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Blog Post · August 9, 2021

Why Is the Delta Starving?

photo - Great Egret at the Shoreline

The Sacramento–San Joaquin Delta is one of the most-studied ecosystems in the world—and one of the most degraded. We spoke with PPIC Water Policy Center adjunct fellow and senior scientist emeritus James Cloern about his new study, which estimates just how much primary production (the largely photosynthesis-driven process that forms the base of the Delta’s food chain) has been lost—and how the state might restore some of it. (Register here to hear him talk about the study at a virtual brownbag on August 24.)

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Tell us a little bit about your new study.

This project started seven years ago, when I heard a talk at the San Francisco Estuary Institute (SFEI). SFEI had compiled information about the historical Delta landscape, compared that with the modern landscape, and found it had totally transformed. The inland Delta system was once a large wetland complex of over 2,000 square kilometers, most of which was marsh. The tidal marshes were inundated at high tide twice a day, and non-tidal marshes were inundated during high-flow years and high-flow seasons. But 98% of the marshes have been lost since the early 1800s.

We’ve got these wonderful metrics of land use change, but what do they mean ecologically? SFEI thought that was a good question to ask, and the study was born.

Wetlands are magical places where land and water meet. They are exceptional in biodiversity, supporting some 20,000 species of plants and animals worldwide. Humans have transformed wetlands even more than forests and grasslands: our conversion of forest and grassland has led to a 25% loss of global primary production for terrestrial species. We’ve lost wetlands to an even larger extent, but we didn’t know anything about the loss of primary production in wetlands. This was the first study to examine this.

Our approach was really simple. We knew from the SFEI studies how many acres of connected wetland habitats had been lost (77%). We found that 94% of historical primary production has been lost because of landscape transformation. OK, so how did a 77% loss of wetland habitat lead to a 94% loss of primary production? The key is that we have lost virtually all of the high-productivity marshes while increasing the area of lower-productivity open-water habitats.

The Delta plan includes restoration targets—are they enough to reverse the losses?

When we started working on this project, I was only interested in historical changes in the Delta. My colleagues said that we have to go beyond that; this is an era of restoration and we need to think about the future. And of course they were right. The state has specific targets to restore over 30,000 acres of tidal marsh; they have other targets for non-tidal marsh and floodplain habitat. With a time horizon of 2050, our calculations suggest that if we’re successful, we can recover about 12% of lost primary production and double or triple the food supply to wetland-dependent species in the Delta.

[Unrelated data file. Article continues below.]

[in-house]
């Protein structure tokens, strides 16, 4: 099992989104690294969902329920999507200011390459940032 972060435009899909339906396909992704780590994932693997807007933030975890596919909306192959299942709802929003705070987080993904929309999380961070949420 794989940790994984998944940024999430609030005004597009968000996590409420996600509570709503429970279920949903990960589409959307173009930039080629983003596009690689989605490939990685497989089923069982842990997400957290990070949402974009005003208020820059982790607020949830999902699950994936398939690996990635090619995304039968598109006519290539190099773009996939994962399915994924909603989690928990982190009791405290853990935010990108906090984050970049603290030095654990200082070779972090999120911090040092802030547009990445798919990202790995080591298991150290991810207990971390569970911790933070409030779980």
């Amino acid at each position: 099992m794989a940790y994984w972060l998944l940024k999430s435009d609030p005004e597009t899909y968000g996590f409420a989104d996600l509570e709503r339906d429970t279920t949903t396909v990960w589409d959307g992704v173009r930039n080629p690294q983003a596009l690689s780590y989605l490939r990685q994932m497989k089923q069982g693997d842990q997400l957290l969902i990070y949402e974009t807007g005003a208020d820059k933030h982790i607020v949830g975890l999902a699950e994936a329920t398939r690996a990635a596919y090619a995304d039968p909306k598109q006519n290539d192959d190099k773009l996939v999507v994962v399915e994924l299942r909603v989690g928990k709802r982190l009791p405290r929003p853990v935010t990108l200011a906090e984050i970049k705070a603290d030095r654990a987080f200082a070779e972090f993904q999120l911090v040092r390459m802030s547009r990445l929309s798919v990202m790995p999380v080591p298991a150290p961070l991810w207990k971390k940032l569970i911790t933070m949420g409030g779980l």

What changes would you like to see, and what gives you hope?

In 2013, Ellen Hanak and I published an essay titled “It’s Time for Bold New Approaches to Link Delta Science and Policymaking.” We identified three reasons why it’s been so difficult to halt the continuing degradation of the Delta ecosystem. First, this is a complex scientific problem, and we need tools to understand the interaction of the many different drivers of change. Second, there’s a cultural divide between the scientific community and those who rely on science to make difficult management decisions. Third, we face institutional fragmentation—there’s no institutional structure to coordinate the production and application of scientific information.

Nearly a decade later, these grand challenges persist. We have not invested nearly enough in synthesis science or integrative modeling. We continue to manage the Delta from a single-stressor perspective (for example, just flow), failing to consider the cumulative effects of landscape change, nutrients, emergence of non-native species, sea level rise, and now unprecedented heat waves and multi-year droughts.

But here is what gives me hope. We have taken steps toward a common-pool approach to Delta science, in which all parties set the agenda and fund research. An example is the Delta Science Program’s Science Action Agenda. And the Delta Science Program is, correctly, promoting investments in forward-looking science based on the cold reality that the Delta will not stop changing. I’m also encouraged by investments in its Fellowship program that has become an important training ground for early career researchers committed to doing science that makes a difference.



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